U.S. District Judge Lewis Kaplan thinks so. He ruled on January 12 that a 2009 settlement deal Giuffre struck with Epstein — which included a clause shielding “any other person or entity who could have been included as a potential defendant” from legal action — did not protect Andrew. Kaplan concluded that, as a third party in the larger Epstein scheme (a person “to whom the girls were trafficked,” to quote Giuffre’s lawyer, rather than a person who helped do the trafficking), the prince was not protected by an agreement between the financier and his accuser. Kaplan has already set a schedule for the proceedings, with a tentative trial start date in September. The dates, however, are all subject to change, and there are a number of things that could happen in the meantime: Andrew can appeal Kaplan’s ruling, and it’s also possible that he and Giuffre could settle. (His legal bills are mounting; he is reportedly planning to sell his Swiss chalet to pay them.) If they move ahead, though, expect both Giuffre and Andrew to undergo intense depositions — per The Guardian, if Andrew fails to show up in court, those interviews would be his stand-in — and also expect witnesses. Giuffre’s attorney says he plans to call “eight to 12,” as does Andrew’s, which … Epstein had scores of powerful friends, and who testifies for royalty, do we think?

Giuffre has long been one of the most outspoken survivors to accuse Epstein and his cohort of sexual abuse. Previously, she has said that Maxwell recruited her into Epstein’s trafficking ring at Mar-a-Lago, where Giuffre worked as a teen. “The first time in London, I was so young. Ghislaine woke me up in the morning and said, ‘You’re gonna meet a prince today,’” Giuffre told Dateline in 2019. “I didn’t know at that point that I was going to be trafficked to that prince.” Maxwell’s prince (allegedly) turned out to be Andrew: Giuffre said he gave her alcohol in the VIP section of London’s Club Tramp, and that he was a “hideous” and very sweaty dancer. According to Giuffre, the duke was “pouring with perspiration” while he attempted to groove with her: “I just remember like, Ugh, I need a shower. This is disgusting.” But during the car ride back to Maxwell’s house, Maxwell allegedly told her “to do for him what you do for Epstein.”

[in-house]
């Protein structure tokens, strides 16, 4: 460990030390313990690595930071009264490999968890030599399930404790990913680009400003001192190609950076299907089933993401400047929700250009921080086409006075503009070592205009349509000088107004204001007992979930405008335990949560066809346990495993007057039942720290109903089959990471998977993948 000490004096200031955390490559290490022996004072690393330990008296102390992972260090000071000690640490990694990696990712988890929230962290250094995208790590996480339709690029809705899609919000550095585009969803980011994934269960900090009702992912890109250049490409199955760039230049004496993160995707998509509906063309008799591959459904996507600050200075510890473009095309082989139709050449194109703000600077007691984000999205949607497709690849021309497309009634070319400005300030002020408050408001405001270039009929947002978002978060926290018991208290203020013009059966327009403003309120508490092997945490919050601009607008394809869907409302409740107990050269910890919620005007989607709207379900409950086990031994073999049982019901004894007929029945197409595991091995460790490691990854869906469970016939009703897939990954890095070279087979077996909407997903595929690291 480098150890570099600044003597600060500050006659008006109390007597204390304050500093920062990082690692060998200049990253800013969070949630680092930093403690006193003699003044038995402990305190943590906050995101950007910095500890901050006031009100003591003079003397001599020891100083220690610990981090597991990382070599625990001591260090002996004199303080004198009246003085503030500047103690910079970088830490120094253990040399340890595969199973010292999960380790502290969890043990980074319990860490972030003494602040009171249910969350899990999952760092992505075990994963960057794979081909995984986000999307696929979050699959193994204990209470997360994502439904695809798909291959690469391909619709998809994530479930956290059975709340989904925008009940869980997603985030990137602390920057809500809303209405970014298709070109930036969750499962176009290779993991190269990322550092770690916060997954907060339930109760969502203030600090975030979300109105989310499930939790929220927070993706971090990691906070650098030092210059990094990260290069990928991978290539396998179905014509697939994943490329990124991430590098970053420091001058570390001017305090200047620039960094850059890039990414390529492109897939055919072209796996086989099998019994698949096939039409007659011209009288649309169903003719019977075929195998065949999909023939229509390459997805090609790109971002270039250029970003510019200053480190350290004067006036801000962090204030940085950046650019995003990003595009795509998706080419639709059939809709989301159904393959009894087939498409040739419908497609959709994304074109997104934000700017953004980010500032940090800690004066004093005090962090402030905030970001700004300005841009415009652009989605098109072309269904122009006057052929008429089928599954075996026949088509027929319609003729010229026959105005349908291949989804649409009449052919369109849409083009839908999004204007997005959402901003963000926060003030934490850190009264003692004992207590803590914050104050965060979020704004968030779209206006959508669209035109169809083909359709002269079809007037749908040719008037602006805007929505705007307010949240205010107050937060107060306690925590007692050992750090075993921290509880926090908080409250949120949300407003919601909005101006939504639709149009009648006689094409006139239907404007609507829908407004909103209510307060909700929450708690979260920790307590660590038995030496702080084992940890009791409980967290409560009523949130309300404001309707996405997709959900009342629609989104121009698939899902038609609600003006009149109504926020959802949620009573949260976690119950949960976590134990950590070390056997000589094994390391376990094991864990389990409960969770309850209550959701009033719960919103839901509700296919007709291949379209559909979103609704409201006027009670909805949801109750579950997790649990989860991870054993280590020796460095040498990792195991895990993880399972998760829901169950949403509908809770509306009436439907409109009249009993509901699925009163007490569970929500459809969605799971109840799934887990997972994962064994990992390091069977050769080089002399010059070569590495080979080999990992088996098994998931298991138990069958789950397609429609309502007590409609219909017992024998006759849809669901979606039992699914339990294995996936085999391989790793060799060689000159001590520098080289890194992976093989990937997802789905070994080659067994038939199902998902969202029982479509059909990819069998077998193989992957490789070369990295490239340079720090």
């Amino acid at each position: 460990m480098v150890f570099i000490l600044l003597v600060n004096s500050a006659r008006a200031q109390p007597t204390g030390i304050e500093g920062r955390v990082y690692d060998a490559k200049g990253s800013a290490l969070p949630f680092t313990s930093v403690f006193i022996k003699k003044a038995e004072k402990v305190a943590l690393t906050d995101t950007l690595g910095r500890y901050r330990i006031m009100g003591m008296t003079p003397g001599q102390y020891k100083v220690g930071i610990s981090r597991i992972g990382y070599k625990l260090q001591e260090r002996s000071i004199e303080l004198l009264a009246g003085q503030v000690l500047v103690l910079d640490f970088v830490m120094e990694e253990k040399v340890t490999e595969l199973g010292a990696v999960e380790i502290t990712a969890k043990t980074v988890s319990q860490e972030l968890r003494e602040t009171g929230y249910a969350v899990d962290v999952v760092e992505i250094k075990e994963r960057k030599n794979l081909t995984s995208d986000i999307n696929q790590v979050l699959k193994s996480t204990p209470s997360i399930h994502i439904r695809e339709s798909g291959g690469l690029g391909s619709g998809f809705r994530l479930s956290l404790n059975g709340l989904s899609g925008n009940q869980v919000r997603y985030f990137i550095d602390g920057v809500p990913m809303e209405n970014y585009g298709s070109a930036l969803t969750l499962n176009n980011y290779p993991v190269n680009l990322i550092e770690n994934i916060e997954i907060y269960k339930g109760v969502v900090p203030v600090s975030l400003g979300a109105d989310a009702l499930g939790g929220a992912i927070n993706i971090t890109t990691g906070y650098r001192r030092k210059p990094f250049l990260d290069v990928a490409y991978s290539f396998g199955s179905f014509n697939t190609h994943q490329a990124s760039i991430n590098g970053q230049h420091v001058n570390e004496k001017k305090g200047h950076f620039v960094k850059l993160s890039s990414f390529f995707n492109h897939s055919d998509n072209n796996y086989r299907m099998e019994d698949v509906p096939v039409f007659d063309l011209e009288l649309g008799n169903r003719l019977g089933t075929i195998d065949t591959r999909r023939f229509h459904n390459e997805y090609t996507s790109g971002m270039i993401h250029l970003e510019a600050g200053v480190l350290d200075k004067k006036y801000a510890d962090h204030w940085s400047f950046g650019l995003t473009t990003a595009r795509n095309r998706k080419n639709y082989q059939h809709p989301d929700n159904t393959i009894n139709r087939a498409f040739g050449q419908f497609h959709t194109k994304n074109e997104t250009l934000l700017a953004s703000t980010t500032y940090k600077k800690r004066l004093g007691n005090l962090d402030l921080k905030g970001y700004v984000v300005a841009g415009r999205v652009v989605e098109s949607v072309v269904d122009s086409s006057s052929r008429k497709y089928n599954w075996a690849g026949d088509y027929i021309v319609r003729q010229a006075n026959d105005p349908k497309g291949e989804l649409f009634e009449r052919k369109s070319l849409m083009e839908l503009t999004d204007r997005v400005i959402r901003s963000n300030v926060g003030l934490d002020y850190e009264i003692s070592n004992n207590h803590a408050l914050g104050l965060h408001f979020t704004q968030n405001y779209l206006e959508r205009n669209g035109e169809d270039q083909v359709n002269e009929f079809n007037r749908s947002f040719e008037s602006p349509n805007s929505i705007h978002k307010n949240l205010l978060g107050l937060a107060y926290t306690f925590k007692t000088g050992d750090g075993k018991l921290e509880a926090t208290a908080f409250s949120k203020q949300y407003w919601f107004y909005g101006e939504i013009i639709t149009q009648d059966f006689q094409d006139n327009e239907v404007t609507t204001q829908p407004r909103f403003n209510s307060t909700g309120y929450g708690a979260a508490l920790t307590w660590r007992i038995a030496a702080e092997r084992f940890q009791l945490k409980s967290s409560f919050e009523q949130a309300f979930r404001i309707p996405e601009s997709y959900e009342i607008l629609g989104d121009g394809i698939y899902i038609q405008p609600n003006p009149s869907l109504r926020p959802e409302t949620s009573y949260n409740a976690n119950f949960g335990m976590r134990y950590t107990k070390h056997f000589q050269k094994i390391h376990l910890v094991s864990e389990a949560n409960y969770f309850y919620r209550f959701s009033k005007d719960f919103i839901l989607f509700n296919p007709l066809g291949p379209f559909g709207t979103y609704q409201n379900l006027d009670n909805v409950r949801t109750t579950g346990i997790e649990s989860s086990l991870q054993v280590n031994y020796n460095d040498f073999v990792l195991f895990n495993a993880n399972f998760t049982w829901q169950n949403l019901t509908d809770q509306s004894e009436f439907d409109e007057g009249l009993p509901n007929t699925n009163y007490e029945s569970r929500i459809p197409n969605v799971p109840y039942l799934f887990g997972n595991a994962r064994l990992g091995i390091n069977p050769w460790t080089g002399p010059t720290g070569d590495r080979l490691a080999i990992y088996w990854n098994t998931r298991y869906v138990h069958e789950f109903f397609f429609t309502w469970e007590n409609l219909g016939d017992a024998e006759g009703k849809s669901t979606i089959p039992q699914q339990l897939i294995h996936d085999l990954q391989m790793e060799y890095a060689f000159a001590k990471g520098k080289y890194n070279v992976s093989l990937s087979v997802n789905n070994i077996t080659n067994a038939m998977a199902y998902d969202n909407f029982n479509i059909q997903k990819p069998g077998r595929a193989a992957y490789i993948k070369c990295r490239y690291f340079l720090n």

In this lawsuit, Giuffre maintains that Epstein and Maxwell forced her into sex with Andrew when she was 17 years old and the prince was 40. These are, again, not new claims, but they do amount to “assault and battery,” per her filing, which also calls out locations. On one occasion in Epstein’s (haunted) New York City manor, she says she and “another victim” had to “sit on Prince Andrew’s lap as Prince Andrew touched her,” and that the royal later made her “engage in sex acts against her will.” Another instance of abuse allegedly occurred on Epstein’s jet, and another at Maxwell’s London home, where Giuffre says the duke raped her. “During each of the aforementioned incidents,” the lawsuit states, “Plaintiff was compelled by express or implied threats by Epstein, Maxwell, and/or Prince Andrew to engage in sexual acts with Prince Andrew, and feared death or physical injury to herself or another and other repercussions for disobeying Epstein, Maxwell, and Prince Andrew due to their powerful connections, wealth, and authority.”